Talk about nice digs. The luxurious new media center for the reporters covering this year’s Masters is unlike any other. For one, it looks like Tara, the plantation mansion in “Gone With the Wind,” and it will blow you away with the hardwood floors on a huge staircase and the comfortable leather seats for the 350 credentialed reporters lucky enough to be here.
Gary Player took one peek inside and said, “This must make you want to write your best.”
Now there’s a thought. Mostly, it makes me want to ask where’s the sauna?
Each reporter has his own work cubicle, two screens that allow you listen in on news conferences downstairs as well as to track live scoring, a private locker with a key and a trash can.
The two-story building opens up to a great vista of the golfers’ driving range. It has a sit-down restaurant called Bartlett Lounge and a curved roof that’s a tribute to the old drafty Quonset hut where the media worked for 37 years until 1989. There’s also a men’s and women’s locker room area, a lounge and, yes, even an elevator, which if my wife is reading, I have yet to take.
If I had to guess, this place is so plush, a few writers won’t even leave it all week.
Opening drive: We’re farther away from the course, but golf carts shuttle us from the media center to the golf course.
I timed my first ride, and the Spanish teacher volunteer who drove us needed 3 minutes, 14 seconds to get to the course. Heavy traffic made it longer than it otherwise would have been. On the way back, three hours later, it took just 2 minutes, 27 seconds.
The old media building was wonderfully located just off the first fairway and just behind the huge scoreboard near the course entrance. That three-story structure now houses human resources and is set to be destroyed to provide wider entrance lanes for patrons of the Masters and Augusta National.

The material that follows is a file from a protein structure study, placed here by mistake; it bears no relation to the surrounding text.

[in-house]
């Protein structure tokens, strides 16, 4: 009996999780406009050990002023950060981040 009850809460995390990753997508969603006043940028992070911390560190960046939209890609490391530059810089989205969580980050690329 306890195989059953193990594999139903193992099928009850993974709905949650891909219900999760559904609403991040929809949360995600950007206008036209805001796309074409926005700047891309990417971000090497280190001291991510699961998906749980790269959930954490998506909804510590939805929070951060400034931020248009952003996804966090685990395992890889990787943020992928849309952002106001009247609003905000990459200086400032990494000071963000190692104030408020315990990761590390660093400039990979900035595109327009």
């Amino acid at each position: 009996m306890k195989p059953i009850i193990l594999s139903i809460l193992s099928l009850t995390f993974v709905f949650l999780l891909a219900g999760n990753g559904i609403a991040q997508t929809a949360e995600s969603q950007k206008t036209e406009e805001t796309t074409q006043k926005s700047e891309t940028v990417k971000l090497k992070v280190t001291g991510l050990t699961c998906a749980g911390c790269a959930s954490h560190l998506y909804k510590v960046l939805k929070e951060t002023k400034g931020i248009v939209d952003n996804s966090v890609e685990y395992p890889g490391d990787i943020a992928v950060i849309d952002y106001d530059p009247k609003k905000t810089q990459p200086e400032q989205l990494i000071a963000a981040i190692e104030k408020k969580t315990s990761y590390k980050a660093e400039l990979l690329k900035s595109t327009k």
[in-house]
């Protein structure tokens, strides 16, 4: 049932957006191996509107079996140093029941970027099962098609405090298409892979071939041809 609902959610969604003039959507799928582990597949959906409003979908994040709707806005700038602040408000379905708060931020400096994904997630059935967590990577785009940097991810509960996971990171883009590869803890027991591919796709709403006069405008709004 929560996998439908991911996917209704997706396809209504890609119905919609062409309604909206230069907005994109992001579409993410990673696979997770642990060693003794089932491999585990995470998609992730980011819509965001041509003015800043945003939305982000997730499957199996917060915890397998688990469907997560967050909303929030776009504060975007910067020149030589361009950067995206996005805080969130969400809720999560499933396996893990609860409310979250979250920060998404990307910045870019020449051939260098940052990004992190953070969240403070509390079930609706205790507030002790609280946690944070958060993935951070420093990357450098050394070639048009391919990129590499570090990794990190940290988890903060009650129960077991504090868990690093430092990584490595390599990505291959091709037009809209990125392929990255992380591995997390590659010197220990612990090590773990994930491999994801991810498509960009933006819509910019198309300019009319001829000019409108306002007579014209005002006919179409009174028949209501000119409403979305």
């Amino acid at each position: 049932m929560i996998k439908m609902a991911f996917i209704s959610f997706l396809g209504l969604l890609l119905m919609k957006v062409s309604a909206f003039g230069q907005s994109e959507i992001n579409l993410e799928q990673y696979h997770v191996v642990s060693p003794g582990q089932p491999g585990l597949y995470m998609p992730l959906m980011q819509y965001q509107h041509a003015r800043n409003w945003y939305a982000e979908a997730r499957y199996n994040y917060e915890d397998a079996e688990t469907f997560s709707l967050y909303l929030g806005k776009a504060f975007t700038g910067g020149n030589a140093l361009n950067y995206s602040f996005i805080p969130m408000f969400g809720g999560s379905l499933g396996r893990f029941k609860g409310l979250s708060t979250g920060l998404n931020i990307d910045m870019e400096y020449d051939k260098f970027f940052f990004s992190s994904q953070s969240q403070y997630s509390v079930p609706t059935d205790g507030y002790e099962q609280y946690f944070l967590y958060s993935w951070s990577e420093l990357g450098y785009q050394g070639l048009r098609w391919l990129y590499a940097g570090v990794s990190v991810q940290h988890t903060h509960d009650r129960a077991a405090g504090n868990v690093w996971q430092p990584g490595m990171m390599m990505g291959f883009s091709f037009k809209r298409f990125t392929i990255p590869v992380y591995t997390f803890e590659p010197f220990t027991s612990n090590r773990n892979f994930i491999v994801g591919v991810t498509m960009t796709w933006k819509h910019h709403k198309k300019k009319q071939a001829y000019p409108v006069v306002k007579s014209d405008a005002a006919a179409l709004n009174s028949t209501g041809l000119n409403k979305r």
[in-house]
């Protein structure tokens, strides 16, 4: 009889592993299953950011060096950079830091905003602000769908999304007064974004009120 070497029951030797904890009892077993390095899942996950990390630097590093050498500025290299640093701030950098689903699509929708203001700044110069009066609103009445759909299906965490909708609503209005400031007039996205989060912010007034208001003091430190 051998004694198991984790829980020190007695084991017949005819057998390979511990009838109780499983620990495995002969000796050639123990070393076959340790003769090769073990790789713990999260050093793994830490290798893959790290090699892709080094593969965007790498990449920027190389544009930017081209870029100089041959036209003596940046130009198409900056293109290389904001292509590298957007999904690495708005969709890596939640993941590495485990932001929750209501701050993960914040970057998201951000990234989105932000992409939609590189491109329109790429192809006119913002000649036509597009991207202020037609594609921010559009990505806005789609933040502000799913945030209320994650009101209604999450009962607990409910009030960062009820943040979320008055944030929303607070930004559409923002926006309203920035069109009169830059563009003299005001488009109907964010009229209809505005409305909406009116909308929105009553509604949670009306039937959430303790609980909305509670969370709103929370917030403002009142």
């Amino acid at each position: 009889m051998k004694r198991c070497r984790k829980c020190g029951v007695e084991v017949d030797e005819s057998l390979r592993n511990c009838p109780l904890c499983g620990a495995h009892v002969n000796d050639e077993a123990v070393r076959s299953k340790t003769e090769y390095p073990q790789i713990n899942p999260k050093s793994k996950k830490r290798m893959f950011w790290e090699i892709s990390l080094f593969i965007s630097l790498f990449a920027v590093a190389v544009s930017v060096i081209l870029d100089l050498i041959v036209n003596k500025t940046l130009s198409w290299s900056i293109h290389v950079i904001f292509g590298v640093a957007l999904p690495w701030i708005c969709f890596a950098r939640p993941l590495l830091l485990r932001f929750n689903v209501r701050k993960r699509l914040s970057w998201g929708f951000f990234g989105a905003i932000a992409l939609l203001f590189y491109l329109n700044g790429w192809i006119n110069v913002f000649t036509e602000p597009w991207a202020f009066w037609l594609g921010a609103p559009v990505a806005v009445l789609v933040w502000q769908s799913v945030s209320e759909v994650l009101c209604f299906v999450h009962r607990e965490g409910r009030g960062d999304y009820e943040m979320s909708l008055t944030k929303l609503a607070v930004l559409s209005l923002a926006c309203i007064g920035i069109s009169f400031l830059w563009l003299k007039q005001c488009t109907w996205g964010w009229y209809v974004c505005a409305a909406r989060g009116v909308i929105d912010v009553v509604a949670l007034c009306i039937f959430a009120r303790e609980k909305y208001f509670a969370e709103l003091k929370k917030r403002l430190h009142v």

Chip-ins: Even though it was a sunny gorgeous day, it was muggy and without a rumor of a breeze. I walked about four holes Wednesday with Jordan Spieth and Bubba Watson as they played the back nine. … I’m still amazed that parking is free on the Augusta grounds. There are some 8,500-odd parking spots on the land surrounding the course that come, free of charge. A block away, some folks charge up to $50.
Get the shot: Another thing that’s free at Augusta is the opportunity to get your photo taken in front of the majestic clubhouse at the end of Magnolia Lane. Fans can pose in front of a backdrop of yellow gladiolas planted in an outline of the U.S. along with the flagpole bearing the American flag and a Masters flag.
Some 3,500 pose for three photographers, who take memorable snapshots at the spot every day and have for about the past five or six years, Masters security guard Loren Simpson told me. Even some golfers come by for the memento.
“This year, I saw MacKenzie Hughes of Canada and his wife,” Simpson said. “And last year, Tom Watson dropped by with his wife and family for a picture.”